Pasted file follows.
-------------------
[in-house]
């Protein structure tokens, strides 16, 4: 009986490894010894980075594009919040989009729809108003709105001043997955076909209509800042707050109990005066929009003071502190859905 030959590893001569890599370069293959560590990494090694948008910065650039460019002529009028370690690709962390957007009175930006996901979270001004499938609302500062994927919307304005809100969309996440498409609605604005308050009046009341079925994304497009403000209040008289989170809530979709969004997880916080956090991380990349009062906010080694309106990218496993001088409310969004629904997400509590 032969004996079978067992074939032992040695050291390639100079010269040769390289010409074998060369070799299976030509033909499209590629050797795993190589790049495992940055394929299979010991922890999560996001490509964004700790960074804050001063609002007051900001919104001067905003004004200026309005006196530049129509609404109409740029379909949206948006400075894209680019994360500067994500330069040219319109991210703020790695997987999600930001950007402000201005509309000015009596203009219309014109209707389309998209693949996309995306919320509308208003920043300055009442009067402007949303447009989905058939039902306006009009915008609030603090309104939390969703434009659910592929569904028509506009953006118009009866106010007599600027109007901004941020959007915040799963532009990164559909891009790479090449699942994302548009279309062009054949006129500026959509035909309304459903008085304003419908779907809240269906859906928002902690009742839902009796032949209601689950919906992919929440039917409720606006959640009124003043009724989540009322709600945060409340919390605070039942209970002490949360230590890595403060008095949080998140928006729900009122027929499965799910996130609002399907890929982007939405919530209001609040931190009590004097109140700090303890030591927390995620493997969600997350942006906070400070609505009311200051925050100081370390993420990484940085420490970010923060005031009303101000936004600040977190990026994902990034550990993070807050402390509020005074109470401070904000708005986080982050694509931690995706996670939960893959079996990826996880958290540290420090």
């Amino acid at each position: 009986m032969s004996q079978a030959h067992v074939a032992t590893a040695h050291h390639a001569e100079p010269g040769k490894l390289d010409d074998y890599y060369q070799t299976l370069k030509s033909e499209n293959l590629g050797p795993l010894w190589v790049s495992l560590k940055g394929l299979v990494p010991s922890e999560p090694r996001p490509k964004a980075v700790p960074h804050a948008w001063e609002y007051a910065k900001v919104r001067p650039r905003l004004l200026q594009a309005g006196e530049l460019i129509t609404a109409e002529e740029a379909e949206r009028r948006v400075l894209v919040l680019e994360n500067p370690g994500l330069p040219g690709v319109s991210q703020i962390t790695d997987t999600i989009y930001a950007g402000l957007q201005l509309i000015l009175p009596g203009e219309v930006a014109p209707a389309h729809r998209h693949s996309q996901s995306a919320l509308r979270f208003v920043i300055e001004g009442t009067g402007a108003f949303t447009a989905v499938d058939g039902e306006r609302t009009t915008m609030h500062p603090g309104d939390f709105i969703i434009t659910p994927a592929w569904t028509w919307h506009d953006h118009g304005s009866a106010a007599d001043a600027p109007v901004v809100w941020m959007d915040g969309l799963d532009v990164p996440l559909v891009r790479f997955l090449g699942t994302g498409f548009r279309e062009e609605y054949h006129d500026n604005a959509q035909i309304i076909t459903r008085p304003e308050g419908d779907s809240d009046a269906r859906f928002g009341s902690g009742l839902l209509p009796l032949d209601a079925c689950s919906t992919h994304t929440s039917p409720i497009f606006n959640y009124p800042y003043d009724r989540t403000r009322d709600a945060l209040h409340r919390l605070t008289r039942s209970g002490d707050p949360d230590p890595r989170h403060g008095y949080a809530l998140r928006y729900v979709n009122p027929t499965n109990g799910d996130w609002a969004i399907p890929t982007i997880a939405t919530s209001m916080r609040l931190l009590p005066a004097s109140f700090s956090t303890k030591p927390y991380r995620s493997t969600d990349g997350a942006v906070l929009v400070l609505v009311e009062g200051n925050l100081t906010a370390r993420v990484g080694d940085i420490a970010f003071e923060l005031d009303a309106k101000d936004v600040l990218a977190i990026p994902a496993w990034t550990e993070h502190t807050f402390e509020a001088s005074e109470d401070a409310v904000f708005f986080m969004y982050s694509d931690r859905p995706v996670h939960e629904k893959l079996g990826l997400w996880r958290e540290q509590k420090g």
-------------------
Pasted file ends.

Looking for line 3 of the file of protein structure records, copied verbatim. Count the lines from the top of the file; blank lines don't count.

């Amino acid at each position: 009986m032969s004996q079978a030959h067992v074939a032992t590893a040695h050291h390639a001569e100079p010269g040769k490894l390289d010409d074998y890599y060369q070799t299976l370069k030509s033909e499209n293959l590629g050797p795993l010894w190589v790049s495992l560590k940055g394929l299979v990494p010991s922890e999560p090694r996001p490509k964004a980075v700790p960074h804050a948008w001063e609002y007051a910065k900001v919104r001067p650039r905003l004004l200026q594009a309005g006196e530049l460019i129509t609404a109409e002529e740029a379909e949206r009028r948006v400075l894209v919040l680019e994360n500067p370690g994500l330069p040219g690709v319109s991210q703020i962390t790695d997987t999600i989009y930001a950007g402000l957007q201005l509309i000015l009175p009596g203009e219309v930006a014109p209707a389309h729809r998209h693949s996309q996901s995306a919320l509308r979270f208003v920043i300055e001004g009442t009067g402007a108003f949303t447009a989905v499938d058939g039902e306006r609302t009009t915008m609030h500062p603090g309104d939390f709105i969703i434009t659910p994927a592929w569904t028509w919307h506009d953006h118009g304005s009866a106010a007599d001043a600027p109007v901004v809100w941020m959007d915040g969309l799963d532009v990164p996440l559909v891009r790479f997955l090449g699942t994302g498409f548009r279309e062009e609605y054949h006129d500026n604005a959509q035909i309304i076909t459903r008085p304003e308050g419908d779907s809240d009046a269906r859906f928002g009341s902690g009742l839902l209509p009796l032949d209601a079925c689950s919906t992919h994304t929440s039917p409720i497009f606006n959640y009124p800042y003043d009724r989540t403000r009322d709600a945060l209040h409340r919390l605070t008289r039942s209970g002490d707050p949360d230590p890595r989170h403060g008095y949080a809530l998140r928006y729900v979709n009122p027929t499965n109990g799910d996130w609002a969004i399907p890929t982007i997880a939405t919530s209001m916080r609040l931190l009590p005066a004097s109140f700090s956090t303890k030591p927390y991380r995620s493997t969600d990349g997350a942006v906070l929009v400070l609505v009311e009062g200051n925050l100081t906010a370390r993420v990484g080694d940085i420490a970010f003071e923060l005031d009303a309106k101000d936004v600040l990218a977190i990026p994902a496993w990034t550990e993070h502190t807050f402390e509020a001088s005074e109470d401070a409310v904000f708005f986080m969004y982050s694509d931690r859905p995706v996670h939960e629904k893959l079996g990826l997400w996880r958290e540290q509590k420090g």